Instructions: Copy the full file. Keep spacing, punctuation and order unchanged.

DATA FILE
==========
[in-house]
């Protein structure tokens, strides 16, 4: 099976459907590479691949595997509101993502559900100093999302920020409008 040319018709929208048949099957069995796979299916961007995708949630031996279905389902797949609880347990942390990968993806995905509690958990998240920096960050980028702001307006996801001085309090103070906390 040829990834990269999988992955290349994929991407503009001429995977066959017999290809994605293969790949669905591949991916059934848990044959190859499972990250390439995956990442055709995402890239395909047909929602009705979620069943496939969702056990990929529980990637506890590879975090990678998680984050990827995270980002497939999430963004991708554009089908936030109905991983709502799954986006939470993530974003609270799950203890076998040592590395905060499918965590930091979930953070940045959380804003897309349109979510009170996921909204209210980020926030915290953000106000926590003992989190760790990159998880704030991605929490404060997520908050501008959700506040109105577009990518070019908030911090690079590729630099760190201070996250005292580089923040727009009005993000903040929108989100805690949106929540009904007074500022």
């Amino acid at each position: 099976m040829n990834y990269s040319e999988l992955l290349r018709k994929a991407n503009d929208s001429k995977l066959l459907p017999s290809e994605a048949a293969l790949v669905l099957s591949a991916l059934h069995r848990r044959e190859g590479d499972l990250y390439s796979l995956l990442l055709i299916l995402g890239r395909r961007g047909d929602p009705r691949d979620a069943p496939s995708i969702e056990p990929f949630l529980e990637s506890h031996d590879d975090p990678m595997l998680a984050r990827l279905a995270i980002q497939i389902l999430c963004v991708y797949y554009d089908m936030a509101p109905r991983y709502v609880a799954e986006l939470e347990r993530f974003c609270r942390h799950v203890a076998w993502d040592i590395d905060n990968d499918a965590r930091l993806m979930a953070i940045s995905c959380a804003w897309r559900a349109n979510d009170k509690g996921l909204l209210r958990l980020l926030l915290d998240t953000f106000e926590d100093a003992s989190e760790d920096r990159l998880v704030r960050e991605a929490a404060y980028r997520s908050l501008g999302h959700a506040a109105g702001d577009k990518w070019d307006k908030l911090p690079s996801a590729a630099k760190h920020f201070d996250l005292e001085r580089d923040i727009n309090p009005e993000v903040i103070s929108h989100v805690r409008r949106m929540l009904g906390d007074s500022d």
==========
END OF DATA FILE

[in-house]
């Protein structure tokens, strides 16, 4: 099976459907590479691949595997509101993502559900100093999302920020409008 040319018709929208048949099957069995796979299916961007995708949630031996279905389902797949609880347990942390990968993806995905509690958990998240920096960050980028702001307006996801001085309090103070906390 040829990834990269999988992955290349994929991407503009001429995977066959017999290809994605293969790949669905591949991916059934848990044959190859499972990250390439995956990442055709995402890239395909047909929602009705979620069943496939969702056990990929529980990637506890590879975090990678998680984050990827995270980002497939999430963004991708554009089908936030109905991983709502799954986006939470993530974003609270799950203890076998040592590395905060499918965590930091979930953070940045959380804003897309349109979510009170996921909204209210980020926030915290953000106000926590003992989190760790990159998880704030991605929490404060997520908050501008959700506040109105577009990518070019908030911090690079590729630099760190201070996250005292580089923040727009009005993000903040929108989100805690949106929540009904007074500022």
């Amino acid at each position: 099976m040829n990834y990269s040319e999988l992955l290349r018709k994929a991407n503009d929208s001429k995977l066959l459907p017999s290809e994605a048949a293969l790949v669905l099957s591949a991916l059934h069995r848990r044959e190859g590479d499972l990250y390439s796979l995956l990442l055709i299916l995402g890239r395909r961007g047909d929602p009705r691949d979620a069943p496939s995708i969702e056990p990929f949630l529980e990637s506890h031996d590879d975090p990678m595997l998680a984050r990827l279905a995270i980002q497939i389902l999430c963004v991708y797949y554009d089908m936030a509101p109905r991983y709502v609880a799954e986006l939470e347990r993530f974003c609270r942390h799950v203890a076998w993502d040592i590395d905060n990968d499918a965590r930091l993806m979930a953070i940045s995905c959380a804003w897309r559900a349109n979510d009170k509690g996921l909204l209210r958990l980020l926030l915290d998240t953000f106000e926590d100093a003992s989190e760790d920096r990159l998880v704030r960050e991605a929490a404060y980028r997520s908050l501008g999302h959700a506040a109105g702001d577009k990518w070019d307006k908030l911090p690079s996801a590729a630099k760190h920020f201070d996250l005292e001085r580089d923040i727009n309090p009005e993000v903040i103070s929108h989100v805690r409008r949106m929540l009904g906390d007074s500022d």